I’ve had a brilliant 2-and-a-bit years with Cloudera, but in a surprising turn of events, I’ve decided it’s time for something a little bit different. I left Cloudera at the at the end of May, and in June I will be starting at Tinybird in their fledgling UK team.
Tinybird is a new SaaS company, with around 40 people, originally formed in Spain by a bunch of pretty brainy people. They’re building a platform that is the embodiment of which I have been advocating for several years now – the productisation of real-time data.
Streaming & real-time are similar, but different beats, and both are pretty hard – but new players, like Tinybird, are starting to make it easier. We’re at the stage where many companies have adopted Kafka/Kineses/Pulsar or some kind of messages platform; we’ve gotten good at building streams, but it turns out that its still pretty hard to actually do something with it.
Streaming analytics (or stream processing) is one such something, and its a very exciting space that is growing in populatiry, but still has a high bar to entry – Apache Flink is the engine de jour for this, and while it has had a lot of success, many find it incredibly difficult to be productive with it (shoutout to Decodable who are making Flink more accessible). There is also ksqlDB from Confluent, but as they say, when you only have a hammer, everything looks like a nail. Anyway, streaming analytics is the idea that we query data in-flight, allowing us to find patterns over windows of time and gain insight as the data is generated. It’s very cool, it’s very hard, and it has tremendous value.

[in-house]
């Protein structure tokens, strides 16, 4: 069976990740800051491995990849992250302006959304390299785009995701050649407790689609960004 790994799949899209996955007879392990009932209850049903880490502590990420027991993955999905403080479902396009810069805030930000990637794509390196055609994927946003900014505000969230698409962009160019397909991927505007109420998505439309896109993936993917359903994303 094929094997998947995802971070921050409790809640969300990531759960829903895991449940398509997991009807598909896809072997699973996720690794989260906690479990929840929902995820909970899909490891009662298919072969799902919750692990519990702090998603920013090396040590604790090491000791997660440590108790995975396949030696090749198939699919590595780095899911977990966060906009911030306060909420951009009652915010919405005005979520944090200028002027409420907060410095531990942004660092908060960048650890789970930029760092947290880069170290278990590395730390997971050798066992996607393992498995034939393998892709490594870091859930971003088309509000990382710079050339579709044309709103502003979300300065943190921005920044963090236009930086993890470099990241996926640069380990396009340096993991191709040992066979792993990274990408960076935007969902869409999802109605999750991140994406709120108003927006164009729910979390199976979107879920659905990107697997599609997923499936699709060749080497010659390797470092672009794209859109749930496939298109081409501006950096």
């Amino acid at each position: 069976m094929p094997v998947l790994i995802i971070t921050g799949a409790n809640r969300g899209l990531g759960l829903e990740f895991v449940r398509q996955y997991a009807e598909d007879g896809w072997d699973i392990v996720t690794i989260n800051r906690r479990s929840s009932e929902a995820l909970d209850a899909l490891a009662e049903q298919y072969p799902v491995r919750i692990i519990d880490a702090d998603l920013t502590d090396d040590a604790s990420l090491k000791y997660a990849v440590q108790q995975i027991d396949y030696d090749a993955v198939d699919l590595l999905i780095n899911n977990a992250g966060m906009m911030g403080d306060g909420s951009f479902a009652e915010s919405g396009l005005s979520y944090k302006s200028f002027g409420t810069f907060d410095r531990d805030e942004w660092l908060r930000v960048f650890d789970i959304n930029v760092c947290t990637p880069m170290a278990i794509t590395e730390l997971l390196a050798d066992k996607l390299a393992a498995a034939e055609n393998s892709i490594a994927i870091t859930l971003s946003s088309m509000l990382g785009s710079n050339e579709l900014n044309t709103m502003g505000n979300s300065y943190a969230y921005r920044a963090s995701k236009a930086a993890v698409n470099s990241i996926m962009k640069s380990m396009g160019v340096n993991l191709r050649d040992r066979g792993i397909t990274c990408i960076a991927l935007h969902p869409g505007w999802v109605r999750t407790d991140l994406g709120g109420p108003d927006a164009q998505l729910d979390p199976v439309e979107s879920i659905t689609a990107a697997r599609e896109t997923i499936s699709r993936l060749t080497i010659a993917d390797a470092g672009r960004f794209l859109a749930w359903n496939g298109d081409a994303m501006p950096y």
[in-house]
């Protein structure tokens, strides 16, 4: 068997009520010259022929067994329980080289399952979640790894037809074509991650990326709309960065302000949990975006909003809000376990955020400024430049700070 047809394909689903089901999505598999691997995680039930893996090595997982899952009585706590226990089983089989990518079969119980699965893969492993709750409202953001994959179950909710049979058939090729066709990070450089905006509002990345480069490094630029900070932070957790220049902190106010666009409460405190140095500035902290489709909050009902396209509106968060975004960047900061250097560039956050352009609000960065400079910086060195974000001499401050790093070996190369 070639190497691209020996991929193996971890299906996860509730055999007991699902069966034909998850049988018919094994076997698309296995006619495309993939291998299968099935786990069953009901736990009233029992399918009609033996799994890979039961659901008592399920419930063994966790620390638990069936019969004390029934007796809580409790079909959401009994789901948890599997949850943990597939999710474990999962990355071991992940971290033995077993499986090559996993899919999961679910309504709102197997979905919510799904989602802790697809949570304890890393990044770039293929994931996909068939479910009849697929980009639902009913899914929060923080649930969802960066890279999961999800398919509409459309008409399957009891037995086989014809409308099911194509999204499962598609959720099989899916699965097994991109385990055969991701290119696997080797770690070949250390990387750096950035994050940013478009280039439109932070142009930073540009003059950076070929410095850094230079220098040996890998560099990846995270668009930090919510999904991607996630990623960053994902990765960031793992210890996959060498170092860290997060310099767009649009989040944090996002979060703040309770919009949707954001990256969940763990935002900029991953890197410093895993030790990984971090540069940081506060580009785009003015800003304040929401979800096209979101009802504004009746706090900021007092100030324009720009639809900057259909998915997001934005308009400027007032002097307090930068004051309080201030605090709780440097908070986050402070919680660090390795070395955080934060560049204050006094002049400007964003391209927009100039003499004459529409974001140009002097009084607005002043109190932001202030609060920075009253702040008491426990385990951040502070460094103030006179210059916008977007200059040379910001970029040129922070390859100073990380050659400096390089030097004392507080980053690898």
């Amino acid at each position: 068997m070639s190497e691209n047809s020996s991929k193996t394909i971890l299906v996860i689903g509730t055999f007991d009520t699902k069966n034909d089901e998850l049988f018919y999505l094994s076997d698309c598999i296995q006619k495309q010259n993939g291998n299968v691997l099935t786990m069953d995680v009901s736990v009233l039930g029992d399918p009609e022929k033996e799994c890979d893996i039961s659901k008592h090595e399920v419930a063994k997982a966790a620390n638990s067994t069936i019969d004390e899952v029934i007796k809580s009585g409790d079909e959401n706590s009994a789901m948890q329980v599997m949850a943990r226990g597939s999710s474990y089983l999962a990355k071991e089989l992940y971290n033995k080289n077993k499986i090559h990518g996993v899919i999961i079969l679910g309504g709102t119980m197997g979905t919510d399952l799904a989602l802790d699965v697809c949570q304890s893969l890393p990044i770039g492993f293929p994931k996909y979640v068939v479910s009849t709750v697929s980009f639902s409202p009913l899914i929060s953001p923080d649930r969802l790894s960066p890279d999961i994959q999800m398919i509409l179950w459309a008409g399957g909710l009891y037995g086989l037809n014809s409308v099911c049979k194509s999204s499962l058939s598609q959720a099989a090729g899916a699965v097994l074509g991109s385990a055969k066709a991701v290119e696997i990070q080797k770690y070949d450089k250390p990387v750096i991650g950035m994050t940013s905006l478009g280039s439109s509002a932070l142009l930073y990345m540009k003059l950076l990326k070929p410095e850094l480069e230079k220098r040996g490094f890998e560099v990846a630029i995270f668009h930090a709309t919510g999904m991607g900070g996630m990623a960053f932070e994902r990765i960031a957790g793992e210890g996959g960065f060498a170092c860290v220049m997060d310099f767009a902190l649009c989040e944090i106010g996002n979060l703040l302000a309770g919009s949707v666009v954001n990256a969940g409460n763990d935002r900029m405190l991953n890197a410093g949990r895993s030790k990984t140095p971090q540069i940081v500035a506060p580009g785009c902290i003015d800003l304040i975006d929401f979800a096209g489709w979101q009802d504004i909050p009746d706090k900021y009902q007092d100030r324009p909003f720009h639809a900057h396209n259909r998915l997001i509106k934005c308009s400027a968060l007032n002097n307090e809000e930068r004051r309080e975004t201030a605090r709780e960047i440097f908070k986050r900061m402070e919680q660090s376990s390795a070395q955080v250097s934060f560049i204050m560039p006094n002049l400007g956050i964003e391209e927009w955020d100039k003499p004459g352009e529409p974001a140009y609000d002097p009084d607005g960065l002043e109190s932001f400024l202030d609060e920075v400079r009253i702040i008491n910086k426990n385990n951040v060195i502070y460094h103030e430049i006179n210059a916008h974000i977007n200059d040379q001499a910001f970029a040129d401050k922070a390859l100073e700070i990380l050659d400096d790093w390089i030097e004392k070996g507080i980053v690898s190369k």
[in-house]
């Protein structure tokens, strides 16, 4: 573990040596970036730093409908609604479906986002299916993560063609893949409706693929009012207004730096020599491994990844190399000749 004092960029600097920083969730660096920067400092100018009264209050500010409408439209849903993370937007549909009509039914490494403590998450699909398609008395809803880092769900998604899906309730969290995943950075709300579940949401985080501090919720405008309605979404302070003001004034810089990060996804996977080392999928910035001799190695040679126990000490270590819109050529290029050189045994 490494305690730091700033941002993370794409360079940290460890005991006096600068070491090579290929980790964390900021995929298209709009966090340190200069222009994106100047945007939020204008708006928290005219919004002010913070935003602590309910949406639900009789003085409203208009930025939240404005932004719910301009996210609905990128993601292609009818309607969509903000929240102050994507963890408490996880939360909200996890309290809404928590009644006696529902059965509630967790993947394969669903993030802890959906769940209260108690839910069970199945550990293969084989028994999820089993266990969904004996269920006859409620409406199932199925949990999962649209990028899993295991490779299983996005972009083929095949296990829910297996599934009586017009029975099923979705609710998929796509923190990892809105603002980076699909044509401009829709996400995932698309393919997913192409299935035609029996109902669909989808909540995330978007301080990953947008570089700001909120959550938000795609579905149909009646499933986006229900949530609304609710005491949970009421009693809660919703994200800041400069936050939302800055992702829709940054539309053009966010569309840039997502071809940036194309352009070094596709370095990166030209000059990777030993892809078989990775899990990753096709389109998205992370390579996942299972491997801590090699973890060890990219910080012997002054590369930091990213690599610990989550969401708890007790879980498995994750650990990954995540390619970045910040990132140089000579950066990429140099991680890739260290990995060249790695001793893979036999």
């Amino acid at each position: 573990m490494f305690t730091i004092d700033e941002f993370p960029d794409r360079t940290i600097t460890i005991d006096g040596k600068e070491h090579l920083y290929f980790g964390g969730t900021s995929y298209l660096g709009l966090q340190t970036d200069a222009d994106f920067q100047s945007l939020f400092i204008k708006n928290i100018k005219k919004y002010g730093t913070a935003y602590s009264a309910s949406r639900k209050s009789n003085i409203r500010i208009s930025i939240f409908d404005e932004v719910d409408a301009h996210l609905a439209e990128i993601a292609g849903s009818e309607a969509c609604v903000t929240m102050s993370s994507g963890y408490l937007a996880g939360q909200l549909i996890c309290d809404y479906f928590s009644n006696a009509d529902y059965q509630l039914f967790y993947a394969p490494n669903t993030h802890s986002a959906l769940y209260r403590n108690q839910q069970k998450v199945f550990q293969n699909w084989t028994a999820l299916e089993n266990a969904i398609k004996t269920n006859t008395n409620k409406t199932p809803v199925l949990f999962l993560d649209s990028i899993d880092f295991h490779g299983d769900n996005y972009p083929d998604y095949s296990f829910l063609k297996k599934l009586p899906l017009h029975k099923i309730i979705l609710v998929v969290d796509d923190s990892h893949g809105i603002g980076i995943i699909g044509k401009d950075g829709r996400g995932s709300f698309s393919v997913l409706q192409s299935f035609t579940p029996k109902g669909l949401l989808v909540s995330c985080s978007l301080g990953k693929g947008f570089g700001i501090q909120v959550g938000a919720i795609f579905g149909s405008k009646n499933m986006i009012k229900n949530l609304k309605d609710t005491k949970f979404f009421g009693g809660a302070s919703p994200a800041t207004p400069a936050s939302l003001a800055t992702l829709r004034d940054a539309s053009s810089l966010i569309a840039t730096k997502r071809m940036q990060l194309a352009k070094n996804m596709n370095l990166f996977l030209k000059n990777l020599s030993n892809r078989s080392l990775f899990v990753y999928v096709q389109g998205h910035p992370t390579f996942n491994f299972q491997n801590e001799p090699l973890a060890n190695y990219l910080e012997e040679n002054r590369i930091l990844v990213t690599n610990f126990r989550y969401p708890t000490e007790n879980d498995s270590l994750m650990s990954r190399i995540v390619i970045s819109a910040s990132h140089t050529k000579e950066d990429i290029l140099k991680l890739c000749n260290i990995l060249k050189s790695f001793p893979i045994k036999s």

Another something is what is often just called ‘real-time data’. In real-time data, we are less concerned with running constant analytics over a stream, and instead we want to make our data available to our applications as fast as possible. Typically, these are interactive applications with strict latency, freshness and concurrency requirements. Think of the ‘who viewed my profile’ notifications on LinkedIn – this is real time data made available to millions of active users.
Tinybird is building a platform for the latter – how do we make our data, wherever it comes from, available wherever it needs to be, as fast as possible – and do that with minimal cognitive load on developers. I think Tinybird has cracked it with a great technical product and a fantastic developer experience.
I’m excited to get started with Tinybird very soon, where I’ll be continuing in a technical Customer Success role, getting my hands dirty and making the next generation of real-time data products.